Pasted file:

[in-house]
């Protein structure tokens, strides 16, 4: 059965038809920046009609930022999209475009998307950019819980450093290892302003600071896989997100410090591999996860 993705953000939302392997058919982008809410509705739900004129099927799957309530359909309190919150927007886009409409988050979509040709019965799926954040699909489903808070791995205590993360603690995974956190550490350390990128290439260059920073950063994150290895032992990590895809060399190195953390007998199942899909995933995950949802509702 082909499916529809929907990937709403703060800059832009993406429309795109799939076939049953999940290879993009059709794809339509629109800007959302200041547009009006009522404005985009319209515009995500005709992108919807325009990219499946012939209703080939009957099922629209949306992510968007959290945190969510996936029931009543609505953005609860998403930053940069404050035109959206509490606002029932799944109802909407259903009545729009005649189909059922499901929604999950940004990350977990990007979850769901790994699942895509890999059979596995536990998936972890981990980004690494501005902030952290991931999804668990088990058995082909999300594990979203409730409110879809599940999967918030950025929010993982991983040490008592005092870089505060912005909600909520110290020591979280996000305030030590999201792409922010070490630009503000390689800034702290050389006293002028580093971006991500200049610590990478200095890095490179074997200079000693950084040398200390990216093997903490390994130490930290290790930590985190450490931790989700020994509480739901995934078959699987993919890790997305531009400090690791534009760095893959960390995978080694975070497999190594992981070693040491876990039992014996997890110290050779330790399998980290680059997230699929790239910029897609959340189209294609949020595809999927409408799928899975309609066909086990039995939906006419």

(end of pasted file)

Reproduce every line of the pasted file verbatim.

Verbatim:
[in-house]
């Protein structure tokens, strides 16, 4: 059965038809920046009609930022999209475009998307950019819980450093290892302003600071896989997100410090591999996860 993705953000939302392997058919982008809410509705739900004129099927799957309530359909309190919150927007886009409409988050979509040709019965799926954040699909489903808070791995205590993360603690995974956190550490350390990128290439260059920073950063994150290895032992990590895809060399190195953390007998199942899909995933995950949802509702 082909499916529809929907990937709403703060800059832009993406429309795109799939076939049953999940290879993009059709794809339509629109800007959302200041547009009006009522404005985009319209515009995500005709992108919807325009990219499946012939209703080939009957099922629209949306992510968007959290945190969510996936029931009543609505953005609860998403930053940069404050035109959206509490606002029932799944109802909407259903009545729009005649189909059922499901929604999950940004990350977990990007979850769901790994699942895509890999059979596995536990998936972890981990980004690494501005902030952290991931999804668990088990058995082909999300594990979203409730409110879809599940999967918030950025929010993982991983040490008592005092870089505060912005909600909520110290020591979280996000305030030590999201792409922010070490630009503000390689800034702290050389006293002028580093971006991500200049610590990478200095890095490179074997200079000693950084040398200390990216093997903490390994130490930290290790930590985190450490931790989700020994509480739901995934078959699987993919890790997305531009400090690791534009760095893959960390995978080694975070497999190594992981070693040491876990039992014996997890110290050779330790399998980290680059997230699929790239910029897609959340189209294609949020595809999927409408799928899975309609066909086990039995939906006419």